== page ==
Ecuadorian president restructures cabinet amid growing political crisis

In recent weeks, the tensions have escalated between the right-wing national government and the progressive opposition parties that dominate the Parliament

April 03, 2022 by Peoples Dispatch
Ecuadorian President Guillermo Lasso with the recently sworn in cabinet members. Photo: Guillermo Lasso

On March 30, Ecuadorian President Guillermo Lasso signed two Executive Decrees to separate the political and internal security functions of the Ministry of Government. He split up the entity to create a new Ministry of Interior and appointed two new ministers. Lasso swore in former assemblyman Francisco Jiménez as his new Minister of Government, and former police commander Patricio Carrillo as his new Minister of Interior.

“I want to emphasize that the decisions that have been made are aimed at solving the problems that citizens experience on a daily basis,” said Lasso. He explained that the Ministry of Government shall be responsible exclusively for political relations, negotiations of the Executive with the National Assembly, local governments, and social sectors. He added that the new Ministry of Interior, for its part, will be solely responsible for ensuring public safety.

Cabinet crisis

The cabinet reorganization was triggered by the resignation of former government minister Alexandra Vela. Vela left her position on March 29, after holding it for almost nine months, due to political differences with the president. In her resignation letter, Vela confirmed that she decided to quit after President Lasso refused to apply a constitutional prerogative called “cross death”, which allows the president to dissolve the legislative assembly and call for early general elections. Vela had proposed the measure in the face of the increasing conflict and disagreements between the right-wing national government and the opposition-controlled unicameral Congress.

During the swearing-in of the new ministers, Lasso thanked Vela for her work, and, without referring to the discrepancies with Vela, added that dialogue will prevail in his administration as a form of management.

Vela’s departure coincided with the resignation of Lasso’s advisor and spokesman for the Presidency, Carlos Jijón. The spokesman, who had been in the office since October 2021, announced his resignation on Twitter and did not elaborate on the reasons for his decision.

Disagreements with the National Assembly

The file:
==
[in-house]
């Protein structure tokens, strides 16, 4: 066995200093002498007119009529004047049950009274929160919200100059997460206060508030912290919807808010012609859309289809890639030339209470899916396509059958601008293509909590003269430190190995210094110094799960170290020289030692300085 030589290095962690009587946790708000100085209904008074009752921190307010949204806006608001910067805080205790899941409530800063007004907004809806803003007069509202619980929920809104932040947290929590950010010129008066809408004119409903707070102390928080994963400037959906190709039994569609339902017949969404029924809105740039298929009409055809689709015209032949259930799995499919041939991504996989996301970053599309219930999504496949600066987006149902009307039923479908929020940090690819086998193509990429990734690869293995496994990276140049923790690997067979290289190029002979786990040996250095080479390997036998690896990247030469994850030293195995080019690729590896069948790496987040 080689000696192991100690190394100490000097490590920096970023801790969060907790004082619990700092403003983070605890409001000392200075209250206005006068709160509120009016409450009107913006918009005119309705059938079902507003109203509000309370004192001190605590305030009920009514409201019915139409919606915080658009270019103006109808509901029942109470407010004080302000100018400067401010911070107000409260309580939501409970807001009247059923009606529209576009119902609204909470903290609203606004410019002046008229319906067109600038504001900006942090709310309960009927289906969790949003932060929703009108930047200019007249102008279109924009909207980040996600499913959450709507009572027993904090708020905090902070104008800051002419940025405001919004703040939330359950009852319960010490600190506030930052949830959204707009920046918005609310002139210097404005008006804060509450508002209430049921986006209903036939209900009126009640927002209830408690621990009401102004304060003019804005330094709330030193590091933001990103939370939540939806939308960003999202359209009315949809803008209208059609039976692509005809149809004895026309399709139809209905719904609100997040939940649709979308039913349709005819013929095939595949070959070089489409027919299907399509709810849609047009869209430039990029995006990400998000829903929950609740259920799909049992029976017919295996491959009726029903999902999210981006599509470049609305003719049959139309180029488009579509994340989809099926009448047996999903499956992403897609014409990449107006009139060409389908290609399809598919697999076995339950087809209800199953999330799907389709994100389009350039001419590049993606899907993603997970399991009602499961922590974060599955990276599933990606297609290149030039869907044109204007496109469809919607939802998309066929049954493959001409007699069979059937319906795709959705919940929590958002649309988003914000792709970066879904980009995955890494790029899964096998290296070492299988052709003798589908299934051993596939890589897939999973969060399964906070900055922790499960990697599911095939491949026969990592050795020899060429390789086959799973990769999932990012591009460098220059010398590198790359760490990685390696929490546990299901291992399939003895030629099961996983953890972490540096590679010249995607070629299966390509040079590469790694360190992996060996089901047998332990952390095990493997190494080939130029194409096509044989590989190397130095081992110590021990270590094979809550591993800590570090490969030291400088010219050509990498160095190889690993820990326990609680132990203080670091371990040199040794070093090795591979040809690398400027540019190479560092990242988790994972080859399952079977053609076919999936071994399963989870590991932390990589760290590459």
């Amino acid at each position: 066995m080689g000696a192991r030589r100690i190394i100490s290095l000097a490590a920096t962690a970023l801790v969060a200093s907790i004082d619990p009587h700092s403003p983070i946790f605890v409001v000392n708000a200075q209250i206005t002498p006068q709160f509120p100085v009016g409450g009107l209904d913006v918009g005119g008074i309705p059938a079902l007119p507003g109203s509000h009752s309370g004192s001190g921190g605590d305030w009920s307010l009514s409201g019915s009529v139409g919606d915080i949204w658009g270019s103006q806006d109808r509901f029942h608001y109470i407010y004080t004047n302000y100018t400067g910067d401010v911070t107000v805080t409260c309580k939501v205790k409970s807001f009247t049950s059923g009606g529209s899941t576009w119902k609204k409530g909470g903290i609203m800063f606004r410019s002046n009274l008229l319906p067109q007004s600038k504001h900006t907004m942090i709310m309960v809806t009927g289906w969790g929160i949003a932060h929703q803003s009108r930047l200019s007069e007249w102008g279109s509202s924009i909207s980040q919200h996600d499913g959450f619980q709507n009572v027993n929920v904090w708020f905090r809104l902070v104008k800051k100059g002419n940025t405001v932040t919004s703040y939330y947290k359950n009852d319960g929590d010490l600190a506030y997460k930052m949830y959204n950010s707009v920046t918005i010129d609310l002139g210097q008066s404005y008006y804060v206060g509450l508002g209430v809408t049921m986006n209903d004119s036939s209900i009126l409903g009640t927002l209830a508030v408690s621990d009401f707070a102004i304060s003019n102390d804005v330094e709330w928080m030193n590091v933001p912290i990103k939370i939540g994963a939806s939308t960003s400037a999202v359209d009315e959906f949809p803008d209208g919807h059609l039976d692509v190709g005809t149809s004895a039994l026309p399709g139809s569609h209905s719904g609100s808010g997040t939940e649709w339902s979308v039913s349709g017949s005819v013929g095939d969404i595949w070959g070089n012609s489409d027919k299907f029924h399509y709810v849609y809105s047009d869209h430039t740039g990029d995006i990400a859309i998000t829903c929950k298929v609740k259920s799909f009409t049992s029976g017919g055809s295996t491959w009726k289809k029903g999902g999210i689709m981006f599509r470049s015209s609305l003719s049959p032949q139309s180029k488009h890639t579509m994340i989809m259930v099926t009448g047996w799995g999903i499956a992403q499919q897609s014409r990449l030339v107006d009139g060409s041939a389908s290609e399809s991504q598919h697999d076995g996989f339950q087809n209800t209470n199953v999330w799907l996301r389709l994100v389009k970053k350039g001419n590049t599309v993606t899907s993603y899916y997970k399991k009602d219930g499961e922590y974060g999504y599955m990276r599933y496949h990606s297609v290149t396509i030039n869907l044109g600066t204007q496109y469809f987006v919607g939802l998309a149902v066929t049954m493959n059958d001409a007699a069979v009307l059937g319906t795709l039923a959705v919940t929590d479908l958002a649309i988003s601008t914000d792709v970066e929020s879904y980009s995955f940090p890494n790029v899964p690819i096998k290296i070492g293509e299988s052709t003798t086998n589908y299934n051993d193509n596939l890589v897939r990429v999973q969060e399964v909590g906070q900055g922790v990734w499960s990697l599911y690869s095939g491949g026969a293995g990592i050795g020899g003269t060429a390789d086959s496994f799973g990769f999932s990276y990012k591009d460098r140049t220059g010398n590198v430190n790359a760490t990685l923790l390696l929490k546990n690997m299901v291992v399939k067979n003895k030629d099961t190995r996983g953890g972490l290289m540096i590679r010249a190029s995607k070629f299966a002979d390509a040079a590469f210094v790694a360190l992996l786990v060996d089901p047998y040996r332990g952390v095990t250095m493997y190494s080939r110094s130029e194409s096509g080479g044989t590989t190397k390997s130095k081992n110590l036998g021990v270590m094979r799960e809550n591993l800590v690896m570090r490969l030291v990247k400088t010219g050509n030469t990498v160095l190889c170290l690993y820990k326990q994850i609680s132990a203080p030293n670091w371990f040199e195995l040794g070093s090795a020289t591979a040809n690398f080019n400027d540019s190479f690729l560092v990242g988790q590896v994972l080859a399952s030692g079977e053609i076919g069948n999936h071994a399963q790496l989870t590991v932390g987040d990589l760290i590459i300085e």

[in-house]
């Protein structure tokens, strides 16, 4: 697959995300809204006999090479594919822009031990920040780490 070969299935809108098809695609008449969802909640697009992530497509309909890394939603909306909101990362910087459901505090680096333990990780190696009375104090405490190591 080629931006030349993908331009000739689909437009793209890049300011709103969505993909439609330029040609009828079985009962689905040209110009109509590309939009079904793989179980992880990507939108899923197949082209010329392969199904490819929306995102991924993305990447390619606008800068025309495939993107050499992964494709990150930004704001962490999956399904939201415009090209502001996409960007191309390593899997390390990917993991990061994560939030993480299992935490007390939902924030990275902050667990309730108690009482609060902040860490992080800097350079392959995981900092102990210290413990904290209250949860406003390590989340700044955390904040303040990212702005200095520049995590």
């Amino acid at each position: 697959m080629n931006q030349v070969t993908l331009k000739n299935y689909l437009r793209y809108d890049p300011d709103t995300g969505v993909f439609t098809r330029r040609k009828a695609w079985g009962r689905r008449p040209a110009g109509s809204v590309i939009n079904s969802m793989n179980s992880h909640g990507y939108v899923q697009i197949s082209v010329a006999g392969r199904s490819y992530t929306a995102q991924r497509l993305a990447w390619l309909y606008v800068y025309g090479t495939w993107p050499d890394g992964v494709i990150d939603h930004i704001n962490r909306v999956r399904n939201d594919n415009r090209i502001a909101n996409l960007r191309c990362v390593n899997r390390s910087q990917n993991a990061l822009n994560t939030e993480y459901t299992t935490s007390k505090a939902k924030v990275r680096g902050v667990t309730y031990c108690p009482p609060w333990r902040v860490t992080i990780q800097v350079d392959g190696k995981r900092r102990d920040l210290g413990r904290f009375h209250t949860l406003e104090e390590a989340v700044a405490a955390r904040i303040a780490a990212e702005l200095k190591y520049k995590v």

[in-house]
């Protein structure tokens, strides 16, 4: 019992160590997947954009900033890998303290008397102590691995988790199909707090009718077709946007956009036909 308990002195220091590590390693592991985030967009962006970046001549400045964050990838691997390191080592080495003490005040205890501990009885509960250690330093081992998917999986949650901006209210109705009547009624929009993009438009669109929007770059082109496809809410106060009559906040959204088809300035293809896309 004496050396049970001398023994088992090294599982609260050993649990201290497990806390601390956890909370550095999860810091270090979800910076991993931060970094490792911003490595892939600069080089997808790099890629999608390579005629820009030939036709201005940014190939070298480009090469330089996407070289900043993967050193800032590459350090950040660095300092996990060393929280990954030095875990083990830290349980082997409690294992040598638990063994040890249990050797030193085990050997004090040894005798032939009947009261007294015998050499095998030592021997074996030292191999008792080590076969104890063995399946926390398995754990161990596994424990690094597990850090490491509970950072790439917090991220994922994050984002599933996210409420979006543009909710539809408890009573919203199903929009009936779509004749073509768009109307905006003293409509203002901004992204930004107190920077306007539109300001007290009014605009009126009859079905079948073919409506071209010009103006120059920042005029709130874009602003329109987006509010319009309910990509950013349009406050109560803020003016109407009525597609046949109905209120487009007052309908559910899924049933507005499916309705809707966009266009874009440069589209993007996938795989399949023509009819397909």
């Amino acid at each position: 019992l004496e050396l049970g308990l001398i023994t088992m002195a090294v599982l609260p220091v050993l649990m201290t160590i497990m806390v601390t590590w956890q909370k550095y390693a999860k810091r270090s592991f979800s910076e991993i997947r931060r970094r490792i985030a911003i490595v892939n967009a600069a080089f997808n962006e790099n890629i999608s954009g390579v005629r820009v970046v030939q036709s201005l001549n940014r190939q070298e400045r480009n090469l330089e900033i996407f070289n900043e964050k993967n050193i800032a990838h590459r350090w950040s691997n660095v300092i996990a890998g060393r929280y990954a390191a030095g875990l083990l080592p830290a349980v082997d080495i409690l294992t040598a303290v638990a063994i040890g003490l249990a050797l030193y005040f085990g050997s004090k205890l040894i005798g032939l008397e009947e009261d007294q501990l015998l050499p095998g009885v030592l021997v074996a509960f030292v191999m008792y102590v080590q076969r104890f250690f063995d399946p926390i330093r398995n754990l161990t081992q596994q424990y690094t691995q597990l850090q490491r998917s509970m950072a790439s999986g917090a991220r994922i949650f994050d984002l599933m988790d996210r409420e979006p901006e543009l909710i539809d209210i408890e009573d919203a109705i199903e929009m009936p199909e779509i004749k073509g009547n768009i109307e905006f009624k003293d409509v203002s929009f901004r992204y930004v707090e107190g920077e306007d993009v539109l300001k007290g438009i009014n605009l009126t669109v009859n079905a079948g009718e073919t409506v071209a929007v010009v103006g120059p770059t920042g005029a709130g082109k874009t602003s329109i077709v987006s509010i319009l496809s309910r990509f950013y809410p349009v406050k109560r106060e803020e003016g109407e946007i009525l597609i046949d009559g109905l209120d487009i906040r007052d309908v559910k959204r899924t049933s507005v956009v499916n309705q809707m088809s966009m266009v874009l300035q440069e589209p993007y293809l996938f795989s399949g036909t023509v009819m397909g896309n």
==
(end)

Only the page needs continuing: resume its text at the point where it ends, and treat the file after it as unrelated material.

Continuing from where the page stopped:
In recent weeks, the tensions have escalated between the Lasso administration and the progressive forces such as the Union for Hope Coalition, which dominate the Parliament. Last week, on March 24, Ecuadorian legislators rejected and shelved the Investment bill, presented by the national government.

According to the government, the proposal was a tool to revitalize the country’s economy and development, and sought to generate 30 billion dollars in investments in addition to two million jobs. However, the left leaning parties condemned it as a mechanism to legalize benefits for large companies and privatization of public companies. It was also rejected by numerous trade unions and social organizations, which considered it regressive and anti-workers.

On March 29, during the weekly program “Let’s meet for citizenry,” Lasso criticized the position of the National Assembly and warned that he could resort to Executive Decrees to govern and implement the bill to attack private investors. He stated that he would do everything, permitted by the Constitution and the Law, to achieve his objectives. He first mentioned rule by decrees, followed by the possibility of submitting the bill to a referendum.

Lasso, who has been in office for 10 months, told journalists that out of the five bills he had sent to the National Assembly, one was rejected and the four others were not taken up for debate. These bills pertained to investments, communication, higher education, security, and taxes.

Given the refusal of the legislature to ratify and/or approve the president’s initiatives, Vela suggested applying the constitutional clause that empowers the president to dissolve the National Assembly within the first three years of administration for reasons such as obstruction of the execution of the National Development Plan. The provision also allows the Executive to govern by issuing decree-laws, under the control of the Constitutional Court.

Nevertheless, Lasso, being aware of the other constitutional articles that also authorizes the Congress, where Lasso’s Creating Opportunities Party (CREO) is in a minority, to remove the president for assuming its functions or for a serious political crisis and internal commotion, avoided this scenario and tried to avert the crisis by restructuring his cabinet.

Challenges facing the Lasso administration

In addition to resolving the disagreements with the National Assembly, the government faces the challenge of dealing with the increase in drug trafficking, insecurity, and violence at the national level.

During 2021, Ecuador witnessed a series of prison riots due to clashes between inmates from rival drug trafficking gangs. According to official data, in 2021, Ecuador registered a rate of 14 murders per 100,000 people, almost the double of what was recorded in 2020. Additionally, according to reports, in the last three months, nearly 47 tons of drugs have been seized, after a record 210 tons were seized last year. Vela had received strong criticism for her management of the office, and for the failure to settle the political crisis and control the situation of violence.

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